Graduates of the Kellogg International Scholars Program met October 16 in New York City in the first ISP gathering of its kind to discuss ways to better connect the program’s alumni with current students. 

“ISP is such a rewarding program for undergrads,” Catherine (Reidy) Kress ’13 said. “We all gained immensely from our experiences in the program and want to find ways to pay it forward.”

Over dinner at Sarabeth’s Central Park South, the eight alumni – who now attend graduate school or work in fields such as commodities trading – also brainstormed ways to help ISP grads find each other.

Holly Rivers, the Institute’s associate director, said ISP provides a unique community for students with similar research and intellectual interests – one she wants to see continue and expand even after they leave the University of Notre Dame. 

“ISP’s strengths go beyond the faculty mentorships,” she said. “The relationships students have with each other are valuable, and we’re trying to find more ways to make those connections happen.” 

Brian Mukhaya ’17, an accountant at Deloitte, had been in touch with a few ISP alums in New York City but didn’t know so many lived in the area. 

“New York, like most major cities, can be very overwhelming. It would be very helpful to tap into the existing ISP network,” he said. “It was really good to get everyone together and hear everyone’s experiences post-Notre Dame. ISP was a large part of my experience at school and I would love to retain a connection with that community.”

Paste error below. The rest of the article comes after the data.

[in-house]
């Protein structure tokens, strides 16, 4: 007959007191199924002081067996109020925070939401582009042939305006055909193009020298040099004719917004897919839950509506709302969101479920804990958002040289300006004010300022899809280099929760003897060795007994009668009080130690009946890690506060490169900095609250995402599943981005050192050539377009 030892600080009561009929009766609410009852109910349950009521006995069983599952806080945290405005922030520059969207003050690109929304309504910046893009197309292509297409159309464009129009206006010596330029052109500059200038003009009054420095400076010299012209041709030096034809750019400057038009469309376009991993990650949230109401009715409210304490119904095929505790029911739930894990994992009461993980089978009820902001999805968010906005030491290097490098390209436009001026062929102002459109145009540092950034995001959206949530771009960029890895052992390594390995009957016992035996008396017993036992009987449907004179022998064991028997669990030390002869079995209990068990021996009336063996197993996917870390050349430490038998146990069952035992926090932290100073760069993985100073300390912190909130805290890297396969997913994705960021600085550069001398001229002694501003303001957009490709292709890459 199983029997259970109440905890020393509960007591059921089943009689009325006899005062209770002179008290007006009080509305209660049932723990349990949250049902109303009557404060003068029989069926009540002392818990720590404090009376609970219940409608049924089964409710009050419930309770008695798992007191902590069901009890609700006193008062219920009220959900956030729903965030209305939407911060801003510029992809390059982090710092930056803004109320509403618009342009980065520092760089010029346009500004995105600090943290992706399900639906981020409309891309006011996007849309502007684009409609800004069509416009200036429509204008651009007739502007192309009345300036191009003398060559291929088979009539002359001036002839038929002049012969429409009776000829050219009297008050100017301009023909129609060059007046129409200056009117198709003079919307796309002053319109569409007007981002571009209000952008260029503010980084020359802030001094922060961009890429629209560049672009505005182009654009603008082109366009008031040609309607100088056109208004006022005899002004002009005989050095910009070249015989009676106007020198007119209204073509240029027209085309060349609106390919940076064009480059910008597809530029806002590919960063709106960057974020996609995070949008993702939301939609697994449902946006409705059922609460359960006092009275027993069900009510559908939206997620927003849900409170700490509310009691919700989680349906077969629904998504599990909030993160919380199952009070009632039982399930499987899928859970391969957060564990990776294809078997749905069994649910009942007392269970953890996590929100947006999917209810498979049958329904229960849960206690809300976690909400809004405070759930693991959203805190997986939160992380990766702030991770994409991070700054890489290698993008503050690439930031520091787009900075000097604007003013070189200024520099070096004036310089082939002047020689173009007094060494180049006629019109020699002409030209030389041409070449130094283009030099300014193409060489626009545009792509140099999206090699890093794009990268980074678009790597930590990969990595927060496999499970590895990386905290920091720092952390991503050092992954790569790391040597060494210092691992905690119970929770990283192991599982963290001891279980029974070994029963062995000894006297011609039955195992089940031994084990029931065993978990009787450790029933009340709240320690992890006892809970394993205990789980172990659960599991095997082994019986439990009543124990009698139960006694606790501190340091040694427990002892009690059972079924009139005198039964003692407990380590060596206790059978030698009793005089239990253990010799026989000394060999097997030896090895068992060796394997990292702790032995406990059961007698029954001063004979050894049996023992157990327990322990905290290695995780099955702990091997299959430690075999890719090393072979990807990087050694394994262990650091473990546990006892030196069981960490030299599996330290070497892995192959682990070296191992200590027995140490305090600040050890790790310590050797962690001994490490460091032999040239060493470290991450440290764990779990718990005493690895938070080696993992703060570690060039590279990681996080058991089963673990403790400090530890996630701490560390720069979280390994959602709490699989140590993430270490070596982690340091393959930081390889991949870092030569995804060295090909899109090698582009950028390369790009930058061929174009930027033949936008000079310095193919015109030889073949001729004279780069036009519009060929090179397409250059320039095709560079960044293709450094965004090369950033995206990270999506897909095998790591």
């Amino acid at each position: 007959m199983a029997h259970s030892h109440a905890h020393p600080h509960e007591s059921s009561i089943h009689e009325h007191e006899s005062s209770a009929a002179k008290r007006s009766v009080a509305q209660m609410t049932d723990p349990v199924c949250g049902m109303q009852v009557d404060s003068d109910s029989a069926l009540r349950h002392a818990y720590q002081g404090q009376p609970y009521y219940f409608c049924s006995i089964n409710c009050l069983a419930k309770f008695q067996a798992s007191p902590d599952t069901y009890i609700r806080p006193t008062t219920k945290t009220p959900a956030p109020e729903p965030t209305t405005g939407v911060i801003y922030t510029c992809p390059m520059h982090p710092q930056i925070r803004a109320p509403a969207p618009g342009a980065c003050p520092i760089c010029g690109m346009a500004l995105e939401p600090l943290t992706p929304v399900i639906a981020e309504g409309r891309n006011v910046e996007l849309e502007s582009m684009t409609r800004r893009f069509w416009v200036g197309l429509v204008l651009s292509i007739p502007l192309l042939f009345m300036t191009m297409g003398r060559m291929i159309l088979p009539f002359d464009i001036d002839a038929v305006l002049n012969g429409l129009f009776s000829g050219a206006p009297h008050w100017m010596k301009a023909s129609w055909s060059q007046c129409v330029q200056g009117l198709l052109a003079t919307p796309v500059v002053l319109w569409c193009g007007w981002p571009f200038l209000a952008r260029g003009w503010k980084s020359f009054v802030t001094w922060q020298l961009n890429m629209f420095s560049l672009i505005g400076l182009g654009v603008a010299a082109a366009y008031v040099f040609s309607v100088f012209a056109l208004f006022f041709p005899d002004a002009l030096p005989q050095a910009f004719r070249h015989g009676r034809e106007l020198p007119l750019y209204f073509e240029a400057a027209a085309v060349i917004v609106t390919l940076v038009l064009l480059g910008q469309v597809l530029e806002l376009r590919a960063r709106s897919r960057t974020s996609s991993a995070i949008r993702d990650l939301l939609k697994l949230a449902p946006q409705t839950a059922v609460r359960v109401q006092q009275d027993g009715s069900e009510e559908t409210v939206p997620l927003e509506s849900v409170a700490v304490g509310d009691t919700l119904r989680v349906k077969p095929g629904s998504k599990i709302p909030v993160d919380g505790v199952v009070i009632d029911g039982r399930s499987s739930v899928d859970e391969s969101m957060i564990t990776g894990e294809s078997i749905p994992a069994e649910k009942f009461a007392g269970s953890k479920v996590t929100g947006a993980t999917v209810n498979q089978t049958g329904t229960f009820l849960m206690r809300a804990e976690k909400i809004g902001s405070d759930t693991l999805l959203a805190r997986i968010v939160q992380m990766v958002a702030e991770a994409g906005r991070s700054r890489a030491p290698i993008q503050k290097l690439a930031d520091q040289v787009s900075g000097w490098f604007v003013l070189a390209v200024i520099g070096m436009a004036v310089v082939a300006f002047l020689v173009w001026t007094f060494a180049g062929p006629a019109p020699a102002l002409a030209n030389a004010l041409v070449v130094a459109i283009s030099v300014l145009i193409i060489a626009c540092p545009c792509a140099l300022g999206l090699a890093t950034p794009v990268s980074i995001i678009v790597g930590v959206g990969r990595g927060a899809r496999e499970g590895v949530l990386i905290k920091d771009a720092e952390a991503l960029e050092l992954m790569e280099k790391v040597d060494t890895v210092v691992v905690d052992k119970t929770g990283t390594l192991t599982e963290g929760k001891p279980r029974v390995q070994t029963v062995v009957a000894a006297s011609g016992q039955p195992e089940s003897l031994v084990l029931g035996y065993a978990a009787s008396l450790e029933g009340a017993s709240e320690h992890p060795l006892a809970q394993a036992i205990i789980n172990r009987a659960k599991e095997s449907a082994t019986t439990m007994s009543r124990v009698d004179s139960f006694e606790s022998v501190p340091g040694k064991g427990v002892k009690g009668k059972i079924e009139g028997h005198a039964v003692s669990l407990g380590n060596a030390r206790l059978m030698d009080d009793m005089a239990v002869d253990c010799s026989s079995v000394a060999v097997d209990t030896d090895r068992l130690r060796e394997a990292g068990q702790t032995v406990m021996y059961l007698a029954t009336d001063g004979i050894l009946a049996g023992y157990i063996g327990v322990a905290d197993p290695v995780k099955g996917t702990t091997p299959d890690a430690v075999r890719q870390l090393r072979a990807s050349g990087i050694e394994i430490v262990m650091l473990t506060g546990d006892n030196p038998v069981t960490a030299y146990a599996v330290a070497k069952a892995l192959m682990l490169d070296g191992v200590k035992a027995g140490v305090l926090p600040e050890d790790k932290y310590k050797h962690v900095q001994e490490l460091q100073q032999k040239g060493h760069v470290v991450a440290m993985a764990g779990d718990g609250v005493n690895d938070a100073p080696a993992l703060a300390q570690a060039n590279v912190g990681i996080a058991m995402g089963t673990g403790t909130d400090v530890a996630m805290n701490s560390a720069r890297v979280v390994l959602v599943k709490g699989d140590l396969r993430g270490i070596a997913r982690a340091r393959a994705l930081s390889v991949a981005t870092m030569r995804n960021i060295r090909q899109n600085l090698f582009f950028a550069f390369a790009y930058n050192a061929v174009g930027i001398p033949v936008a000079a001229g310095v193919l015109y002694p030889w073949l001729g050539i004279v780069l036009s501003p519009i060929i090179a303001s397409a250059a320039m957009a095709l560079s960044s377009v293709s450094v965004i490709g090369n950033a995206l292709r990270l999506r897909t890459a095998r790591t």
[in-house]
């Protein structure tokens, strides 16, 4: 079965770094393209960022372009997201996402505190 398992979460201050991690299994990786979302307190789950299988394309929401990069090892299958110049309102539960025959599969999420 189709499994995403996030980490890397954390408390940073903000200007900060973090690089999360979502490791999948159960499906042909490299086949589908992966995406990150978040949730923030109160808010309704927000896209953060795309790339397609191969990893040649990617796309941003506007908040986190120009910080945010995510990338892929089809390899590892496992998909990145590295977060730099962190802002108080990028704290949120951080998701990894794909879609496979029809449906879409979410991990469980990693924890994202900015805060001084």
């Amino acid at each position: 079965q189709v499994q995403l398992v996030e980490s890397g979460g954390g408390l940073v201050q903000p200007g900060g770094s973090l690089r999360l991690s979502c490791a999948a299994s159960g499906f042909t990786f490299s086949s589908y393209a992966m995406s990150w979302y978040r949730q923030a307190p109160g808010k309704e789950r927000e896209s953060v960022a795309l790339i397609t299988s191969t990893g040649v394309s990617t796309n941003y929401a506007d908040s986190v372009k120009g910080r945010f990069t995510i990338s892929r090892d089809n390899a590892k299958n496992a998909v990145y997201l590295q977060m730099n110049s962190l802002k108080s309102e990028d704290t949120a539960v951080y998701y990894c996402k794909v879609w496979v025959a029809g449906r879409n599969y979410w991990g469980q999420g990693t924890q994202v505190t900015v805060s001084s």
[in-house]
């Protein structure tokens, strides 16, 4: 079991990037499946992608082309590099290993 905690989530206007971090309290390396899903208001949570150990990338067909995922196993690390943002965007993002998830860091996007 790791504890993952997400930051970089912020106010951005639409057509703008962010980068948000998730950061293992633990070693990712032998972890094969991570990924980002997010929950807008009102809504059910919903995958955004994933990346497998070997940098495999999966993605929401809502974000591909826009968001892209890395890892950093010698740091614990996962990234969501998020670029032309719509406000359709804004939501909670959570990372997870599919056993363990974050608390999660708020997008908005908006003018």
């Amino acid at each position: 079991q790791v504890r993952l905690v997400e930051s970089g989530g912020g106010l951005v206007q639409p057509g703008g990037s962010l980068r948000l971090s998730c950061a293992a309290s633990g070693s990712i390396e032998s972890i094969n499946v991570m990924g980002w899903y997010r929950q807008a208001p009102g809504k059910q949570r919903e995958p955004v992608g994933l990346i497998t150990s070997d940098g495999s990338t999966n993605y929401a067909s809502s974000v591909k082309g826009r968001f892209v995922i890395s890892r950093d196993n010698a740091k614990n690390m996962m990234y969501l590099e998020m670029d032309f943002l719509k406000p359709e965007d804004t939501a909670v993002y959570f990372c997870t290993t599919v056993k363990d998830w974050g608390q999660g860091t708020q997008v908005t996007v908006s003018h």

Nearly 150 students have graduated from ISP, the Kellogg Institute for International Studies’ signature program for undergraduates, since its inception in 2003. ISP pairs sophomores with professors to assist in their research, with the apprentice-like relationships often lasting for the duration of students’ time at Notre Dame. 

Kellogg ISP was the first program of its kind at the university and has served as a model for other student-faculty partnership programs on campus. Seventy-one students are currently participating in the program.

A key goal of the new initiative is to help undergrads tap into the strength of the program’s alumni network. 

Kress, an advisor to the chairman of the BlackRock Investment Institute, said alumni are eager to mentor and support current students and can introduce them to career options they may never have considered.

“When you’re in school, you have no idea the range of things you can do outside academia,” she said. 

The former students recommended ways to help them stay in touch with each other and with the professors who mentored them: by hosting tailgates or open houses at the Institute during home football weekends, and by strengthening social media pages for alumni. 

They also suggested creating local alumni chapters in cities with a strong ISP graduate presence, such as Washington D.C., to coordinate future meet-ups. 

“Moving anywhere after graduation is intimidating if you don’t know anybody in the area,” said Evelyn Bauman ’16, a researcher at the Eurasia Group. She learned about the job from Kress, who previously worked at the company. 

Connecting with other grads can serve as a source of inspiration, Bauman said. 

“You’re getting ideas from other people in other career fields and thinking, ‘Oh, I would actually be interested in that too,’” she said. 

Other ISP alumni who attended were: 
Josiah Ponnudurai ‘18
Robyn Grant McCardel ‘11
Katherine Schilling Clark ‘10
Aidan Dore ‘17
Tracy Jennings ‘10